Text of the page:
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Podcast 156: Financial Intelligence

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Today on the Consumerism Commentary Podcast, Jay Frosting speaks to Joe Knight, co-author of Financial Intelligence: An Illustrated Guide to Knowing What the Numbers Really Mean.

They discuss why and how employees in non-financial roles should learn to read financial statements, largely because accounting relies on a lot of educated guesses and biases.

Consumerism Commentary Podcast
Financial Intelligence: S06E25 / 156

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Table of contents

Financial Intelligence on Amazon[00:00] Introduction from Jay Frosting
[00:34] Interview with Joe Knight
[00:48] Get a good working knowledge of how to read statements
[02:29] Why approach financial statements education through a comic book?
[03:53] Teaching through story-telling, including the fraud at WorldCom
[09:33] Accounting relies on guessing and biases (“cooking the books”)
[15:24] Many companies fail a basic finance test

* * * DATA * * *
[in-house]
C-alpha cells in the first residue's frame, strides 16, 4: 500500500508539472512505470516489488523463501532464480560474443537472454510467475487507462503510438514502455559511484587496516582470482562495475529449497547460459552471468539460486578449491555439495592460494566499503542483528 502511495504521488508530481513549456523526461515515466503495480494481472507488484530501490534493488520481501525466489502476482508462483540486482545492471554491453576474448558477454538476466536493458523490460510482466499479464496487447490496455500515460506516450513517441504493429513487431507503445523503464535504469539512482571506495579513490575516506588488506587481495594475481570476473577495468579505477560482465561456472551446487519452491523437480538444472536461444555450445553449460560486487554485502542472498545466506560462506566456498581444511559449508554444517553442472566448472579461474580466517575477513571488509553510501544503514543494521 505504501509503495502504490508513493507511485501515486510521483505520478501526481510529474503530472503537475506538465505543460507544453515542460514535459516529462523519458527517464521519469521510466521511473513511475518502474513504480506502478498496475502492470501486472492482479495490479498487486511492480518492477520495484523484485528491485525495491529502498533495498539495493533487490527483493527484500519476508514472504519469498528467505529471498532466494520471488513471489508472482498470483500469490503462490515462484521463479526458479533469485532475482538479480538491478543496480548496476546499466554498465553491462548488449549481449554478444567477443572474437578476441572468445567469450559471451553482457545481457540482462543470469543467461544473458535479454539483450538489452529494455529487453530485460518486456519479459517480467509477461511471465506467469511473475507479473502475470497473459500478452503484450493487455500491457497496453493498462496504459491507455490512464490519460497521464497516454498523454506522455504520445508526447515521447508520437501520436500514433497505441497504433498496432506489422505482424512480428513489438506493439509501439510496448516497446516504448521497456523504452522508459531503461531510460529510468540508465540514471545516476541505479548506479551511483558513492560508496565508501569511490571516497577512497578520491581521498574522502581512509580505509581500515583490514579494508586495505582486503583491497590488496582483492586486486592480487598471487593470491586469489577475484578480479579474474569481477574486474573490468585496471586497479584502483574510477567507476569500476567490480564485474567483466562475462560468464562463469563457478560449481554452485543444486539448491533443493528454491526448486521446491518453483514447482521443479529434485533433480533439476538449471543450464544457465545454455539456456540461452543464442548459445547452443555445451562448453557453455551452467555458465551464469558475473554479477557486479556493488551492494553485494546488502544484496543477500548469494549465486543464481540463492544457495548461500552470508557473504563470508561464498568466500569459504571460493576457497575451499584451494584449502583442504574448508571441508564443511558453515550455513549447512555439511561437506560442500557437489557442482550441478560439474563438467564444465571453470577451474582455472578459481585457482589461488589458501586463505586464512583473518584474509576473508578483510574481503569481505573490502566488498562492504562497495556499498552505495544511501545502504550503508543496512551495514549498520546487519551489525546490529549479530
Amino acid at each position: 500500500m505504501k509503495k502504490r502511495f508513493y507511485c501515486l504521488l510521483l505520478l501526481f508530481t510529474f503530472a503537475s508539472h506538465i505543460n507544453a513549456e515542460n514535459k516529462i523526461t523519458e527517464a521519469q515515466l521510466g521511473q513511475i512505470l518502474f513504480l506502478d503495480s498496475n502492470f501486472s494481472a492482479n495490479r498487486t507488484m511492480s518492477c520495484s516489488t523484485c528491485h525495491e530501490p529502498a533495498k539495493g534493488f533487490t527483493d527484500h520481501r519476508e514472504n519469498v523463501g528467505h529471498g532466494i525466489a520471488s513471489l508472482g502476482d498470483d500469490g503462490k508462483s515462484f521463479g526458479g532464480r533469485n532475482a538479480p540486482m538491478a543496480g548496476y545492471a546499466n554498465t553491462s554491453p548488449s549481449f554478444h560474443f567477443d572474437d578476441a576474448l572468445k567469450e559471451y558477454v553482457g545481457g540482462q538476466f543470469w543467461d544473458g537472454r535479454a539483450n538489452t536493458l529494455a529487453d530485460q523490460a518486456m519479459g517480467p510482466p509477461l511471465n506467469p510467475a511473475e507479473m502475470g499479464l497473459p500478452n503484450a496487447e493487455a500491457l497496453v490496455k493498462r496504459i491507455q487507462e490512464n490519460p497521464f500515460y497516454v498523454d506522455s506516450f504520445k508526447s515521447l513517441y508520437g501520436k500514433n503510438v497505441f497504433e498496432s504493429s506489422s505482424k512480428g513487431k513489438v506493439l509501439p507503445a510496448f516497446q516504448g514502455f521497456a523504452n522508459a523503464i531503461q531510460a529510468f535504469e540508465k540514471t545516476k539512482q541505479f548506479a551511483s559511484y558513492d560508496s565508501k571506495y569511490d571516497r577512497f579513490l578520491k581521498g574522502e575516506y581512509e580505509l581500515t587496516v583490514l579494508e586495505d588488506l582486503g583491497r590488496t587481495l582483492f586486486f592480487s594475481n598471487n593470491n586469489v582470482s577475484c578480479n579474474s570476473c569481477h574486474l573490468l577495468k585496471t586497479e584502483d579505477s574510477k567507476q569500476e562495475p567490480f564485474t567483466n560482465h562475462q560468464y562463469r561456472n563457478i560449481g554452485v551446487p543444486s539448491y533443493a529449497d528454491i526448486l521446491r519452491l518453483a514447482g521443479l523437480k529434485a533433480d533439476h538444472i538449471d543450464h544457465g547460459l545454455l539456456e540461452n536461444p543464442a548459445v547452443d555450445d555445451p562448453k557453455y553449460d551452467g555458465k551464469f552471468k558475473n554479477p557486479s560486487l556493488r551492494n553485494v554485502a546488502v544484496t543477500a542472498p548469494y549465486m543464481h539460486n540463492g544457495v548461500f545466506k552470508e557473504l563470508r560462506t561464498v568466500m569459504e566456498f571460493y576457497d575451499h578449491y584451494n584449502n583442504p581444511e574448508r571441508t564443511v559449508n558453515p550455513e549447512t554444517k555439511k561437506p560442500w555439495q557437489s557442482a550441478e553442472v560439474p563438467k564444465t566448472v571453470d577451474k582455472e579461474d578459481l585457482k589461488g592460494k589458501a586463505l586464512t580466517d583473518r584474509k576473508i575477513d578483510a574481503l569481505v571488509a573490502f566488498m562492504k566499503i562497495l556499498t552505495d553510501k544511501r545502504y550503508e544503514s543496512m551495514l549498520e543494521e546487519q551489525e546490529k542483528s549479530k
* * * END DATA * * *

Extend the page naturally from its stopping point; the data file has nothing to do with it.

[17:10] Three things that improve companies: training, access to financial data, and profit-sharing
[19:25] What is and isn’t in the graphic novel version
[20:02] Why Wall Street is increasingly focused on cash flow
[22:12] End

We always welcome feedback from listeners. If you have any comments for this episode or for any other, or if you have suggestions for future episodes, please leave us comments here or email us at podcast at this domain name.

Theme music by Mindcube.

Updated May 5, 2014 and originally published April 15, 2012. If you enjoyed this article, subscribe to the RSS feed or receive daily emails. Follow @ConsumerismComm on Twitter and visit our Facebook page for more updates.

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About the author

Luke Landes, also known as Flexo, is the founder of Consumerism Commentary. He has been blogging and writing for the internet since 1995 and has been building online communities since 1991. Find out more about him and follow Luke Landes on Twitter. View all articles by .

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